Depending on the goals you've set, you'll want to schedule assessment dates with yourself. Pick the day and timeframe, and set it on your calendar. Honor this appointment just as you would any other scheduled appointment. When your assessment date rolls around, you're going to sit down and take stock of how things are going. Make note of how you're feeling, what you've accomplished and what's gone right or wrong. Consider this a mini-audit of your goals and the energy you've been putting toward them.
It's essential to take time and assess your success. You need to know exactly how much energy you've honestly put towards your goals, and how exactly things are feeling if you want to ensure you hit your targets and build the life you've been dreaming of.
6. Expand the goals that work...
Expanding your goals is all about taking something that's working, and building upon it so you can continue to grow and move forward. Say your goal is to become a yoga instructor, and the first mini-goal was to do 20 minutes of yoga every day. If that's been a walk in the park for you, how can you expand on that goal so you're continuing to push yourself, while moving towards your target at a pace that works best for you?
This isn't about overcommitting. If 20 minutes a day is really all you have time for, leave it as is and maybe look at where you can sprinkle more yoga in throughout the week.
7. And eliminate those that don't.
Now, let's say that 20 minutes of yoga just does not work for you every day. It cuts too much into your before-work routine, which causes you to be late for work and experience tension with your boss. That's not good. Consider it eliminated.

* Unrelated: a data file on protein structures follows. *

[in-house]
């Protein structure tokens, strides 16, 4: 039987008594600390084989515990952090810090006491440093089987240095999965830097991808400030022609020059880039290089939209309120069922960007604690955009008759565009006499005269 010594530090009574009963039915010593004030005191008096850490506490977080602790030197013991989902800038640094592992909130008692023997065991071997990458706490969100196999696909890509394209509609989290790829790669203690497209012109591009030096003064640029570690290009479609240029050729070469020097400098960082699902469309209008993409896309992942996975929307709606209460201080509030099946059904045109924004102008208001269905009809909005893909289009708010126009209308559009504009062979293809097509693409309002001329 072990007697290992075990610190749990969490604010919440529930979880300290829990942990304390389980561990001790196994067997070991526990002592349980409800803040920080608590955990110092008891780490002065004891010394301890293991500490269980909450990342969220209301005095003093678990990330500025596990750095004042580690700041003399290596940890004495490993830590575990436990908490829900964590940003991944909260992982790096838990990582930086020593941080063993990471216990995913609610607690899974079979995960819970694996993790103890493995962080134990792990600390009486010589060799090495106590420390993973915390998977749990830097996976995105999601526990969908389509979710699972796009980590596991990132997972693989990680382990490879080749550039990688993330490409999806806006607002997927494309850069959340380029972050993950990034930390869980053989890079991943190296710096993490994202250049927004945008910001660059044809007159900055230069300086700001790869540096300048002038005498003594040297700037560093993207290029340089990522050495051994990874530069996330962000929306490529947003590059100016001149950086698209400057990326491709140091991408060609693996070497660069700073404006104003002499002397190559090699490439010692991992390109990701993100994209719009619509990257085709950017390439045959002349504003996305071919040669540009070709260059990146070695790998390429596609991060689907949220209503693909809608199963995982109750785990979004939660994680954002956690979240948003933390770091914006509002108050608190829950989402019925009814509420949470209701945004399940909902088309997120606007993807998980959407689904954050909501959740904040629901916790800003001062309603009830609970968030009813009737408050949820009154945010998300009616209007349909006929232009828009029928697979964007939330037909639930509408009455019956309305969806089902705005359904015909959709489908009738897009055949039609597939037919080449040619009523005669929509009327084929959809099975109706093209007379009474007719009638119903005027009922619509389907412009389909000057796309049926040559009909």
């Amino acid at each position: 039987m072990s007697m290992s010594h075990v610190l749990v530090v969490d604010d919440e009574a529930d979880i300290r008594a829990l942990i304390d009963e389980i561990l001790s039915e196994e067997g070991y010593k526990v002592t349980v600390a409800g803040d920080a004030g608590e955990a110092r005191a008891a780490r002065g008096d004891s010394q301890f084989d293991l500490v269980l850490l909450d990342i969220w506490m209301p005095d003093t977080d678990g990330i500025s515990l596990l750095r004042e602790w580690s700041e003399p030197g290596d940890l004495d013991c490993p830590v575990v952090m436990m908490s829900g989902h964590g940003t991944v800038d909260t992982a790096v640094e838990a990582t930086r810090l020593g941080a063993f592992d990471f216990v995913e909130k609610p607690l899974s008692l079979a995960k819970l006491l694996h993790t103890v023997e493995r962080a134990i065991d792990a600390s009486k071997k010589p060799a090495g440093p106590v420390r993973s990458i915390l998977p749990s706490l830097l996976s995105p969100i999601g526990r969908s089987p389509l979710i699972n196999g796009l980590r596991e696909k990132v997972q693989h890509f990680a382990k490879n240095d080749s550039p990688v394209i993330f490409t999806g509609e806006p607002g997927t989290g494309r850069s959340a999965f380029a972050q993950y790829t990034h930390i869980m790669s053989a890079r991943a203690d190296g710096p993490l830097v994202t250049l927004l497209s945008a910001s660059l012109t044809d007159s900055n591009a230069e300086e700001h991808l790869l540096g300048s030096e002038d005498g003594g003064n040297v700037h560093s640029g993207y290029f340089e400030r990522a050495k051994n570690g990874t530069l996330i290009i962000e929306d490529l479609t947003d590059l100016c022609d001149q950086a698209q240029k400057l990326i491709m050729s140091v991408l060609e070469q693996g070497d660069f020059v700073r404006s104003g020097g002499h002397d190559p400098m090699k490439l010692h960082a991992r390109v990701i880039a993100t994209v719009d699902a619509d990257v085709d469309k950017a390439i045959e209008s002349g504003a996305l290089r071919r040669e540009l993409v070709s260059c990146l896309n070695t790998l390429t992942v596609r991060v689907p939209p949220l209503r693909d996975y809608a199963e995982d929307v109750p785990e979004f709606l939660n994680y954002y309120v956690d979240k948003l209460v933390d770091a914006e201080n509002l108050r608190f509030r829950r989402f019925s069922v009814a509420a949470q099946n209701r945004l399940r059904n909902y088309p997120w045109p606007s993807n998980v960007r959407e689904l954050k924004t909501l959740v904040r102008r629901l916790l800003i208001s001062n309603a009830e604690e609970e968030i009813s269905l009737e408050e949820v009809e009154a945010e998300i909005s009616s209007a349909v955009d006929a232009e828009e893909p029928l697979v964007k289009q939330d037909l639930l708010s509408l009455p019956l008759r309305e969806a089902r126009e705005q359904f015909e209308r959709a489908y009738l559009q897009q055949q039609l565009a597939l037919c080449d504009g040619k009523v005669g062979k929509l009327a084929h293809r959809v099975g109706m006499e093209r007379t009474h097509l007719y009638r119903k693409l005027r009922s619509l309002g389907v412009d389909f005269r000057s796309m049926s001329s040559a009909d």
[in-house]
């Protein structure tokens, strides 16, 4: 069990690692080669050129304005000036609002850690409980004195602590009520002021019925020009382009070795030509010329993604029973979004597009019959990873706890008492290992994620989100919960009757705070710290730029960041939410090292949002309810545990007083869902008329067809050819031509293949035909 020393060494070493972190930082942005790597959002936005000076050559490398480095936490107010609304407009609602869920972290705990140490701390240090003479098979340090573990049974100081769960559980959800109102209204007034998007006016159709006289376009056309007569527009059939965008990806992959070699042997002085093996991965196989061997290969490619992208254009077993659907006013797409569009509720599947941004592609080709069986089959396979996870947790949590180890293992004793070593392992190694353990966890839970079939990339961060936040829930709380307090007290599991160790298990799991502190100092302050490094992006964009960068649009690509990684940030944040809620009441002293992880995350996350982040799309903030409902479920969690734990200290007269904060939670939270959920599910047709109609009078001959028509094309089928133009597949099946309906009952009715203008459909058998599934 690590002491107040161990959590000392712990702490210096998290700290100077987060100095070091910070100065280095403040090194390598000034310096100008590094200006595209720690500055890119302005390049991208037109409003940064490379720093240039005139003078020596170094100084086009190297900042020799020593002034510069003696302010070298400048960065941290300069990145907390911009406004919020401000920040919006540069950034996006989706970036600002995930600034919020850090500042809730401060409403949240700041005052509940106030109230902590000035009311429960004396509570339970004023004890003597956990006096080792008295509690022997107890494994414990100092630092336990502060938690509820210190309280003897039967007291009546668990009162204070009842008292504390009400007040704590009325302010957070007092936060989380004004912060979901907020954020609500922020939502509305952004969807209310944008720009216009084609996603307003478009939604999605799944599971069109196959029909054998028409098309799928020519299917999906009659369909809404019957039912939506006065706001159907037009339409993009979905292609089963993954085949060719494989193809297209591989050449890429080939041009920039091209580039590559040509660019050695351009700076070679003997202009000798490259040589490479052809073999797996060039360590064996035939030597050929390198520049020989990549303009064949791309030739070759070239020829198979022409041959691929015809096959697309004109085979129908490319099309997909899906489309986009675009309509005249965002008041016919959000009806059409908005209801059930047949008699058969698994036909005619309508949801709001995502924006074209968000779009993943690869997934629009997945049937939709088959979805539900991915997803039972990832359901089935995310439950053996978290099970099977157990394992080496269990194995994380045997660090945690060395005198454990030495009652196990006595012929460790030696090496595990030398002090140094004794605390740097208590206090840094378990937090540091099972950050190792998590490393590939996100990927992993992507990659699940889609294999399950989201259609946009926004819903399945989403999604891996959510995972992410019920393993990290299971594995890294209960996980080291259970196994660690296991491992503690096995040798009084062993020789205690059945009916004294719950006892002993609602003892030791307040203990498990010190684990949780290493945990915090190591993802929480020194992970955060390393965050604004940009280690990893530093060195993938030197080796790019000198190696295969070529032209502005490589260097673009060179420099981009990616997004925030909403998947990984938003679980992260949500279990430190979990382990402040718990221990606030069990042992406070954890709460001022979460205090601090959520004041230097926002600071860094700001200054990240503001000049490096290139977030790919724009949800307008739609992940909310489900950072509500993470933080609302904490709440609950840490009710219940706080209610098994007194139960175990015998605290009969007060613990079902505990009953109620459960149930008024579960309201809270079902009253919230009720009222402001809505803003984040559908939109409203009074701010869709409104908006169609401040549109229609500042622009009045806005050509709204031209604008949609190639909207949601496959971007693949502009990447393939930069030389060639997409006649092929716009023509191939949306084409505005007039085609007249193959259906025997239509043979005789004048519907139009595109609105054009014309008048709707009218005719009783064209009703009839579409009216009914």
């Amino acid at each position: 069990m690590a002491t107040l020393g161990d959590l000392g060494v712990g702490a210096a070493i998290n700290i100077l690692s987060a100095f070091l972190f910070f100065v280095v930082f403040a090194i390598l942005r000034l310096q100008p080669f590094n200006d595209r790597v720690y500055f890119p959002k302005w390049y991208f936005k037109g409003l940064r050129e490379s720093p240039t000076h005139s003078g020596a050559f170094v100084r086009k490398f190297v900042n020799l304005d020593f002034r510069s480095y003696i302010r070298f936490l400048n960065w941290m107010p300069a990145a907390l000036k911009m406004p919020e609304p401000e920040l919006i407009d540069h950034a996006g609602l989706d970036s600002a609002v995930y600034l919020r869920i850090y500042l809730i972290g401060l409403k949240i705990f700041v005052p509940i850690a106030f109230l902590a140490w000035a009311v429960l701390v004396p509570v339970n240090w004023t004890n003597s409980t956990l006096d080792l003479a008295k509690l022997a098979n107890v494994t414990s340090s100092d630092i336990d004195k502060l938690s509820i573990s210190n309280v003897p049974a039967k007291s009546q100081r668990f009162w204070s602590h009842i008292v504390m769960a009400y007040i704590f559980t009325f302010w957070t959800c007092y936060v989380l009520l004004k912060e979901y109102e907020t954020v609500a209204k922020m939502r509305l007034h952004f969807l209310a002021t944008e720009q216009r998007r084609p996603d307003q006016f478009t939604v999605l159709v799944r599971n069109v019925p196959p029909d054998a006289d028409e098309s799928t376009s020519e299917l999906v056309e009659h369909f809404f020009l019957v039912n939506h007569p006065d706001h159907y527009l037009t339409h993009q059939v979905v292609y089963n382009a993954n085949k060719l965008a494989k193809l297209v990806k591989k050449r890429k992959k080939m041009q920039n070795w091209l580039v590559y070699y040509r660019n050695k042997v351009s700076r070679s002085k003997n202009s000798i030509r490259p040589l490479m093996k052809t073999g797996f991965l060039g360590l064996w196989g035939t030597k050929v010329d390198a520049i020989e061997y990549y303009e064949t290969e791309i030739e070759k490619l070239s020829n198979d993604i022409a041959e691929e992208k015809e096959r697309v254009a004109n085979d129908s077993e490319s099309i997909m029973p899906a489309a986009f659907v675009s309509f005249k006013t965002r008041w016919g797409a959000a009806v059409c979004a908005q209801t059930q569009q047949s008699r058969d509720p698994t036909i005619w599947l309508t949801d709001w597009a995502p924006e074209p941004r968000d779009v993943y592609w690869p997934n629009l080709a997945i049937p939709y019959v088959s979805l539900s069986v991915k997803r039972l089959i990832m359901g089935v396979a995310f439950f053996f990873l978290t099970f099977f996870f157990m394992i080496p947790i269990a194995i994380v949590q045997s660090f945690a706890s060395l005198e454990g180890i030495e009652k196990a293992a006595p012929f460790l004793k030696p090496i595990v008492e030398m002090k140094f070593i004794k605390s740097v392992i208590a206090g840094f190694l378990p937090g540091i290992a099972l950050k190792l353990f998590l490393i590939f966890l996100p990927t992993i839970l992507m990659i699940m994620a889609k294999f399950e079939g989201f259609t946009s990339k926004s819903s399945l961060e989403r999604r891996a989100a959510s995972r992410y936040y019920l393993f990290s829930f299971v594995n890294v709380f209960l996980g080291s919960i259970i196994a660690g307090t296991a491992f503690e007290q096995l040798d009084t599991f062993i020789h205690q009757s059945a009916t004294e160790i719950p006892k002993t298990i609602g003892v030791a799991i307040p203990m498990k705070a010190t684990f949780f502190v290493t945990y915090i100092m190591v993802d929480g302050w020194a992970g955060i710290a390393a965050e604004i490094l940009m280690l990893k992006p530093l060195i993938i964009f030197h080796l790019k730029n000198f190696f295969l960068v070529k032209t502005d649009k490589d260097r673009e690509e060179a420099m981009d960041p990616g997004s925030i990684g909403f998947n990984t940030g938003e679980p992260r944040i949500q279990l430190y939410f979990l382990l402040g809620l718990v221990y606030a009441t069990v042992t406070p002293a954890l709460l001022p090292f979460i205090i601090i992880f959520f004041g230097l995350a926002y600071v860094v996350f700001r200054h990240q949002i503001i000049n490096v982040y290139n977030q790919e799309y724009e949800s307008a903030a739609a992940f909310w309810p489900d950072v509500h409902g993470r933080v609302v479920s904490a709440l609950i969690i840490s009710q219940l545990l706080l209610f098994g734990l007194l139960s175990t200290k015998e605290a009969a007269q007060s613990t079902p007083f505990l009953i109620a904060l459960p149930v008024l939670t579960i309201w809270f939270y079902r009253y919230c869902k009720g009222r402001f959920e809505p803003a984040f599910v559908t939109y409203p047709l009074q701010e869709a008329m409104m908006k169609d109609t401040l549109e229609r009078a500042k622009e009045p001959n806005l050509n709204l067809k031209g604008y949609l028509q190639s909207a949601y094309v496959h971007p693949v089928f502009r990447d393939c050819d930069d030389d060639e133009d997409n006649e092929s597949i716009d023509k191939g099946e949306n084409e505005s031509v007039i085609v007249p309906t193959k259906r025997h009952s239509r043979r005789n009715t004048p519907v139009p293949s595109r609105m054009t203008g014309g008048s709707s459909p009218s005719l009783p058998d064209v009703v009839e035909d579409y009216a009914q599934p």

The key to eliminating a small goal and continuing to reach your big goal is to replace it with something that does work. Maybe there is a yoga class you can take after work once or twice a week? Maybe you can create space in your weekends to spend more time on the mat then vs. every single day of the week?
8. Discern perceived obstacles...
Perceived obstacles are manufactured in our heads, and are also known as stories and limiting beliefs. These are ideas or obstacles we truly believe block our way, even though you can overcome or work around them.
“I have to go back to school and get a degree," "I'm too old to switch careers," "I have no idea how to start a business," "I don't have enough money," "I don't have enough time,” etc. While these most definitely present challenges, they are not impossible to overcome.
The way to move through perceived obstacles is to create at least three positive alternatives that are the opposite of your perceived obstacle (or story/limiting belief). For example, “I'm too old,” can become, “I'm the perfect age to achieve all that I want. Age is just a number, and nothing more. I have all the wisdom necessary to make things happen.” Create an alternative story you can feel your way into and has truth, not just a shiny, positive, but false affirmation.
9. From real roadblocks.
Real roadblocks are the unexpected bumps in the road, such as severely spraining your ankle while training, having your business permit delayed, your computer crashing, etc. These are real tangible blocks. They are not, however, reasons to quit or give up on your dreams.
Just like perceived obstacles, roadblocks are simply small bumps in the road, which help navigate you into new, and often improved, ways of thinking or doing things. List out five alternatives for achieving this goal despite the roadblock, and get creative.
10. Don't give yourself reasons to fail.
While similar to perceived obstacles, reasons are more like, “I try to eat healthy, but my family likes fast food, so I can't seem to lose the weight.” Or, “I tried to train regularly, but it just kept raining so much.” These aren't actually good reasons, they are excuses. Nothing more.
Just because your family likes fast food, doesn't mean you have to eat it. Similarly, rain is no excuse to not run when there are gyms, treadmills and hoodies. Start by listing out all the reasons you have for not being able to achieve your goals, then throw that list away. Come up with three alternatives for each excuse, and get back to work.